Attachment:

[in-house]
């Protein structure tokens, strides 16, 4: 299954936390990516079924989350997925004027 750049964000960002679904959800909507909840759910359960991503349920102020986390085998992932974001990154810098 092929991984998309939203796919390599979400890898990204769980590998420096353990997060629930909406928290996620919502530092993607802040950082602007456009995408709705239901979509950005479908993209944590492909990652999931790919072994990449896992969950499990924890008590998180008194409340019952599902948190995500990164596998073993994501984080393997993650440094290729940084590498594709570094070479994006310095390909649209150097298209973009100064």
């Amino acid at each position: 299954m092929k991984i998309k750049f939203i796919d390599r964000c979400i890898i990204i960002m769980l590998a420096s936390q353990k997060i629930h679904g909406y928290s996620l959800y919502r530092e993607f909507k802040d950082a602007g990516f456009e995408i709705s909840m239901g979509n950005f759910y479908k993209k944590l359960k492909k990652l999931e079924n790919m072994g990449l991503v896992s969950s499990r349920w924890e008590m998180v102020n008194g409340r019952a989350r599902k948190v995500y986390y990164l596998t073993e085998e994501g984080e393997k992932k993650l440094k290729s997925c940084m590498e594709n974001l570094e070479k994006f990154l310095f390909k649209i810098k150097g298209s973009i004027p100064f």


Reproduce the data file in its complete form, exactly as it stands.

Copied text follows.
[in-house]
């Protein structure tokens, strides 16, 4: 299954936390990516079924989350997925004027 750049964000960002679904959800909507909840759910359960991503349920102020986390085998992932974001990154810098 092929991984998309939203796919390599979400890898990204769980590998420096353990997060629930909406928290996620919502530092993607802040950082602007456009995408709705239901979509950005479908993209944590492909990652999931790919072994990449896992969950499990924890008590998180008194409340019952599902948190995500990164596998073993994501984080393997993650440094290729940084590498594709570094070479994006310095390909649209150097298209973009100064």
């Amino acid at each position: 299954m092929k991984i998309k750049f939203i796919d390599r964000c979400i890898i990204i960002m769980l590998a420096s936390q353990k997060i629930h679904g909406y928290s996620l959800y919502r530092e993607f909507k802040d950082a602007g990516f456009e995408i709705s909840m239901g979509n950005f759910y479908k993209k944590l359960k492909k990652l999931e079924n790919m072994g990449l991503v896992s969950s499990r349920w924890e008590m998180v102020n008194g409340r019952a989350r599902k948190v995500y986390y990164l596998t073993e085998e994501g984080e393997k992932k993650l440094k290729s997925c940084m590498e594709n974001l570094e070479k994006f990154l310095f390909k649209i810098k150097g298209s973009i004027p100064f």